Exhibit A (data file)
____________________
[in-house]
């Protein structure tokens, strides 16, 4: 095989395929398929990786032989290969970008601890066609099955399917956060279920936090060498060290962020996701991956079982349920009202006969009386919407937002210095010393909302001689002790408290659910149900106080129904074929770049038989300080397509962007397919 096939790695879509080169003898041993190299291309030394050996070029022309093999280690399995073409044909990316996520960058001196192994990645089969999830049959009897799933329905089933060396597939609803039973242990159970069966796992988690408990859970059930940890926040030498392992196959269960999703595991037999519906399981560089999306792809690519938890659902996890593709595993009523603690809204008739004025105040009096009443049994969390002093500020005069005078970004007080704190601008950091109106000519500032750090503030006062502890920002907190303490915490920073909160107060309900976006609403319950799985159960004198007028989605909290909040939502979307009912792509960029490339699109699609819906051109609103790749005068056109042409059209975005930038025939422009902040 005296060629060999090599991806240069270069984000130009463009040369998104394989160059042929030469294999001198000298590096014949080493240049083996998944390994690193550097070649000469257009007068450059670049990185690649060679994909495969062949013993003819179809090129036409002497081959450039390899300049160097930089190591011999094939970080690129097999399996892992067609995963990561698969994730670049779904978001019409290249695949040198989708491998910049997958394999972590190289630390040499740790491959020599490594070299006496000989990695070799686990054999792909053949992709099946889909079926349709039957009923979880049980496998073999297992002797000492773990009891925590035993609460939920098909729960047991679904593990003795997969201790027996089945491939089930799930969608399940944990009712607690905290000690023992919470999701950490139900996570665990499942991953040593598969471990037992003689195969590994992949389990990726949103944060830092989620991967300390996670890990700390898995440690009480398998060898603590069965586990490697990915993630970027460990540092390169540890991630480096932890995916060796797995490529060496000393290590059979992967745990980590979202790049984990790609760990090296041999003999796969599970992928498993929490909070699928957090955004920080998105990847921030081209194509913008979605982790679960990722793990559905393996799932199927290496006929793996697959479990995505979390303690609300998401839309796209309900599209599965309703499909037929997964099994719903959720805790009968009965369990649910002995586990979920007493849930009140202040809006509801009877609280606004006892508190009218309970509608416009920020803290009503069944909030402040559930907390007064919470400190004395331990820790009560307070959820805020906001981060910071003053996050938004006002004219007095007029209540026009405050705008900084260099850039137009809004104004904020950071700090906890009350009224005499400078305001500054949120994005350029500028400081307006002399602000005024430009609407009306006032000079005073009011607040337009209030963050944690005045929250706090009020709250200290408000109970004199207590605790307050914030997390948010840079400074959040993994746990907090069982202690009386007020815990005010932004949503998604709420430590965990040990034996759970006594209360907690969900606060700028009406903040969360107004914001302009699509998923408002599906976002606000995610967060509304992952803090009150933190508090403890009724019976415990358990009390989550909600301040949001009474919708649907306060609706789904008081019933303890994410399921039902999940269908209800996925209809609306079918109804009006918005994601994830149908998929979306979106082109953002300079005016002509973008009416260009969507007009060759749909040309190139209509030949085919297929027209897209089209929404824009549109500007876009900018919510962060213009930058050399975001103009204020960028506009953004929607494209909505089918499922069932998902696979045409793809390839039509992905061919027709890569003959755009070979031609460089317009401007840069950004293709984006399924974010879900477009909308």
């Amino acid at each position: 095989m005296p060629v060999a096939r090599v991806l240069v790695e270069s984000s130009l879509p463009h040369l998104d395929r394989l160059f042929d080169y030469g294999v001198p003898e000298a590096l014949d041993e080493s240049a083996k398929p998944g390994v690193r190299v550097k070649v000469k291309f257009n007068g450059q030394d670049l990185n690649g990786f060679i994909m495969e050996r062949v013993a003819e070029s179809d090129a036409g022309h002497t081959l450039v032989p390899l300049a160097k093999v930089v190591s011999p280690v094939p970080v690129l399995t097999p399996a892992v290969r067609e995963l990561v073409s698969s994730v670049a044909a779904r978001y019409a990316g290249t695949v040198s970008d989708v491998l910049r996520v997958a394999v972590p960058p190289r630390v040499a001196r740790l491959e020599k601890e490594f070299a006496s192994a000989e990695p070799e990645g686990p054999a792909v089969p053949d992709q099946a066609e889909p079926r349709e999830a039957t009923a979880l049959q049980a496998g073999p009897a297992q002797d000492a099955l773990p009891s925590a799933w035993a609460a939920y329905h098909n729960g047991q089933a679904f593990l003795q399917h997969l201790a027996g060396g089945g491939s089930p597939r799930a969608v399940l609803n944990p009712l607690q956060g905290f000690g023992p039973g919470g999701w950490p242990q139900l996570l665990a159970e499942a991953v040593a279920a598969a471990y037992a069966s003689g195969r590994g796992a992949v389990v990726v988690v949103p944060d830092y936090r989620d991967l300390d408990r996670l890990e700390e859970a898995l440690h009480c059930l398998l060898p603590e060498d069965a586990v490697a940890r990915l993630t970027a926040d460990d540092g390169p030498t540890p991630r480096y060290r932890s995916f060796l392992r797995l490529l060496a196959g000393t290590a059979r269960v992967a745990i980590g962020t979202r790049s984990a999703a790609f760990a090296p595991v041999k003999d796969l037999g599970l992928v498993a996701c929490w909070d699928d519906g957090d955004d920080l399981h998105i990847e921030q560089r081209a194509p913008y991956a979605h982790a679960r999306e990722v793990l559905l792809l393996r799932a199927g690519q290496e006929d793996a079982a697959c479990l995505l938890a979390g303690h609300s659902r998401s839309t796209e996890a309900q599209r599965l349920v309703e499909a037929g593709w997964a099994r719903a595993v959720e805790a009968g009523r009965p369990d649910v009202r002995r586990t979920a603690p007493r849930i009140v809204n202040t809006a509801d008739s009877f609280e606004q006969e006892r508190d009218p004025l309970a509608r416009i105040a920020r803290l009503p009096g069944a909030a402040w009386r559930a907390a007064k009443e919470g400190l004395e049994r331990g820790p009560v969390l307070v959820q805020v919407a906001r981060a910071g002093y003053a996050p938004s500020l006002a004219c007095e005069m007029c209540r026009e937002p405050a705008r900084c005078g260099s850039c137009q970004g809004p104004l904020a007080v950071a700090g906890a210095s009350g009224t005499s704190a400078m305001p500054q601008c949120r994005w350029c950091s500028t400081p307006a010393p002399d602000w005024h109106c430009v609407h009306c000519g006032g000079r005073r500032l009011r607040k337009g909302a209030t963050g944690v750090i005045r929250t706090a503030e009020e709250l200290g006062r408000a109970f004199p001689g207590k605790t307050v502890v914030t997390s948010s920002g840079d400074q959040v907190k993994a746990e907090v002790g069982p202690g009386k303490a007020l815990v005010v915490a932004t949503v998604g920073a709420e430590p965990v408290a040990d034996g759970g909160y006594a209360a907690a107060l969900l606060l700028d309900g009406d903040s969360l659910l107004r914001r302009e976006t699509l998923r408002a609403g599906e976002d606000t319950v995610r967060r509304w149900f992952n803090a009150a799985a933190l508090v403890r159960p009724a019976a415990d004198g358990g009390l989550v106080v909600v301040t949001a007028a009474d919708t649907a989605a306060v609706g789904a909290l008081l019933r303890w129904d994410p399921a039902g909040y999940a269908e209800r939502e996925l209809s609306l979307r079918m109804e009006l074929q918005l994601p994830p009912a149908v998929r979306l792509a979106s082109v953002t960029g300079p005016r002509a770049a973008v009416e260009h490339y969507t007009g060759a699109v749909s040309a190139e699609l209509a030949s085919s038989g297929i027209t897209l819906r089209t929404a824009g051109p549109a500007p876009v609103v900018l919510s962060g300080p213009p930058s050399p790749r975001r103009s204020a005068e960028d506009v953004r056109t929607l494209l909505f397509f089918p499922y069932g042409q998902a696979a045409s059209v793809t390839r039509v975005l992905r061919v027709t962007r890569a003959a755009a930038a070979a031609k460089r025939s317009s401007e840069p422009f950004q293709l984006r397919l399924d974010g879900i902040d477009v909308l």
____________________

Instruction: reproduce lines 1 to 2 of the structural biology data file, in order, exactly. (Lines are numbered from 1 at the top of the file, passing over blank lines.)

[in-house]
């Protein structure tokens, strides 16, 4: 095989395929398929990786032989290969970008601890066609099955399917956060279920936090060498060290962020996701991956079982349920009202006969009386919407937002210095010393909302001689002790408290659910149900106080129904074929770049038989300080397509962007397919 096939790695879509080169003898041993190299291309030394050996070029022309093999280690399995073409044909990316996520960058001196192994990645089969999830049959009897799933329905089933060396597939609803039973242990159970069966796992988690408990859970059930940890926040030498392992196959269960999703595991037999519906399981560089999306792809690519938890659902996890593709595993009523603690809204008739004025105040009096009443049994969390002093500020005069005078970004007080704190601008950091109106000519500032750090503030006062502890920002907190303490915490920073909160107060309900976006609403319950799985159960004198007028989605909290909040939502979307009912792509960029490339699109699609819906051109609103790749005068056109042409059209975005930038025939422009902040 005296060629060999090599991806240069270069984000130009463009040369998104394989160059042929030469294999001198000298590096014949080493240049083996998944390994690193550097070649000469257009007068450059670049990185690649060679994909495969062949013993003819179809090129036409002497081959450039390899300049160097930089190591011999094939970080690129097999399996892992067609995963990561698969994730670049779904978001019409290249695949040198989708491998910049997958394999972590190289630390040499740790491959020599490594070299006496000989990695070799686990054999792909053949992709099946889909079926349709039957009923979880049980496998073999297992002797000492773990009891925590035993609460939920098909729960047991679904593990003795997969201790027996089945491939089930799930969608399940944990009712607690905290000690023992919470999701950490139900996570665990499942991953040593598969471990037992003689195969590994992949389990990726949103944060830092989620991967300390996670890990700390898995440690009480398998060898603590069965586990490697990915993630970027460990540092390169540890991630480096932890995916060796797995490529060496000393290590059979992967745990980590979202790049984990790609760990090296041999003999796969599970992928498993929490909070699928957090955004920080998105990847921030081209194509913008979605982790679960990722793990559905393996799932199927290496006929793996697959479990995505979390303690609300998401839309796209309900599209599965309703499909037929997964099994719903959720805790009968009965369990649910002995586990979920007493849930009140202040809006509801009877609280606004006892508190009218309970509608416009920020803290009503069944909030402040559930907390007064919470400190004395331990820790009560307070959820805020906001981060910071003053996050938004006002004219007095007029209540026009405050705008900084260099850039137009809004104004904020950071700090906890009350009224005499400078305001500054949120994005350029500028400081307006002399602000005024430009609407009306006032000079005073009011607040337009209030963050944690005045929250706090009020709250200290408000109970004199207590605790307050914030997390948010840079400074959040993994746990907090069982202690009386007020815990005010932004949503998604709420430590965990040990034996759970006594209360907690969900606060700028009406903040969360107004914001302009699509998923408002599906976002606000995610967060509304992952803090009150933190508090403890009724019976415990358990009390989550909600301040949001009474919708649907306060609706789904008081019933303890994410399921039902999940269908209800996925209809609306079918109804009006918005994601994830149908998929979306979106082109953002300079005016002509973008009416260009969507007009060759749909040309190139209509030949085919297929027209897209089209929404824009549109500007876009900018919510962060213009930058050399975001103009204020960028506009953004929607494209909505089918499922069932998902696979045409793809390839039509992905061919027709890569003959755009070979031609460089317009401007840069950004293709984006399924974010879900477009909308």